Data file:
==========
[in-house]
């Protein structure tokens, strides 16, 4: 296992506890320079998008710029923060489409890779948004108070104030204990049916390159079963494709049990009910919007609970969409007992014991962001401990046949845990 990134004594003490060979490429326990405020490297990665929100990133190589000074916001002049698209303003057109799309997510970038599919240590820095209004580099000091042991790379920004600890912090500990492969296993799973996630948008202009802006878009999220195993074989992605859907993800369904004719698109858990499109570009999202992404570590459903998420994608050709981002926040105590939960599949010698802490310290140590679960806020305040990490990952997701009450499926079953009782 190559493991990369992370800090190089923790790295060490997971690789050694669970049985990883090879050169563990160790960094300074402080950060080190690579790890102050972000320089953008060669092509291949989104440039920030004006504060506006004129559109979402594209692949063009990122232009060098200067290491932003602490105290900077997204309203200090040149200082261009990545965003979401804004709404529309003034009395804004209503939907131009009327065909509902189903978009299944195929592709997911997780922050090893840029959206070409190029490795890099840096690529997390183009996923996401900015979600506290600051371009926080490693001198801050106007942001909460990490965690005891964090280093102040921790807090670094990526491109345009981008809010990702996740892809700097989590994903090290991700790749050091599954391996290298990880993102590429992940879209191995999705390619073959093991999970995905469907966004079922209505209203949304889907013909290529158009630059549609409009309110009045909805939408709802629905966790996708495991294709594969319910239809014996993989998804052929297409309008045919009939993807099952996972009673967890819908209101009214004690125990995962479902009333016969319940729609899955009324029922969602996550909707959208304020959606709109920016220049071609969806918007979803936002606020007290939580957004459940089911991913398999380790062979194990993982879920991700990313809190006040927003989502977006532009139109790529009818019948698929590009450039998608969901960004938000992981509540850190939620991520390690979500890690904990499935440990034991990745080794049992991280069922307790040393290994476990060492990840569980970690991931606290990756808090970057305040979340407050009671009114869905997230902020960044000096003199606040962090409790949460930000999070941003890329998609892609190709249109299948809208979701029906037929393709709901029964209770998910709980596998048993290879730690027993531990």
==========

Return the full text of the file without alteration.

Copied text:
[in-house]
């Protein structure tokens, strides 16, 4: 296992506890320079998008710029923060489409890779948004108070104030204990049916390159079963494709049990009910919007609970969409007992014991962001401990046949845990 990134004594003490060979490429326990405020490297990665929100990133190589000074916001002049698209303003057109799309997510970038599919240590820095209004580099000091042991790379920004600890912090500990492969296993799973996630948008202009802006878009999220195993074989992605859907993800369904004719698109858990499109570009999202992404570590459903998420994608050709981002926040105590939960599949010698802490310290140590679960806020305040990490990952997701009450499926079953009782 190559493991990369992370800090190089923790790295060490997971690789050694669970049985990883090879050169563990160790960094300074402080950060080190690579790890102050972000320089953008060669092509291949989104440039920030004006504060506006004129559109979402594209692949063009990122232009060098200067290491932003602490105290900077997204309203200090040149200082261009990545965003979401804004709404529309003034009395804004209503939907131009009327065909509902189903978009299944195929592709997911997780922050090893840029959206070409190029490795890099840096690529997390183009996923996401900015979600506290600051371009926080490693001198801050106007942001909460990490965690005891964090280093102040921790807090670094990526491109345009981008809010990702996740892809700097989590994903090290991700790749050091599954391996290298990880993102590429992940879209191995999705390619073959093991999970995905469907966004079922209505209203949304889907013909290529158009630059549609409009309110009045909805939408709802629905966790996708495991294709594969319910239809014996993989998804052929297409309008045919009939993807099952996972009673967890819908209101009214004690125990995962479902009333016969319940729609899955009324029922969602996550909707959208304020959606709109920016220049071609969806918007979803936002606020007290939580957004459940089911991913398999380790062979194990993982879920991700990313809190006040927003989502977006532009139109790529009818019948698929590009450039998608969901960004938000992981509540850190939620991520390690979500890690904990499935440990034991990745080794049992991280069922307790040393290994476990060492990840569980970690991931606290990756808090970057305040979340407050009671009114869905997230902020960044000096003199606040962090409790949460930000999070941003890329998609892609190709249109299948809208979701029906037929393709709901029964209770998910709980596998048993290879730690027993531990």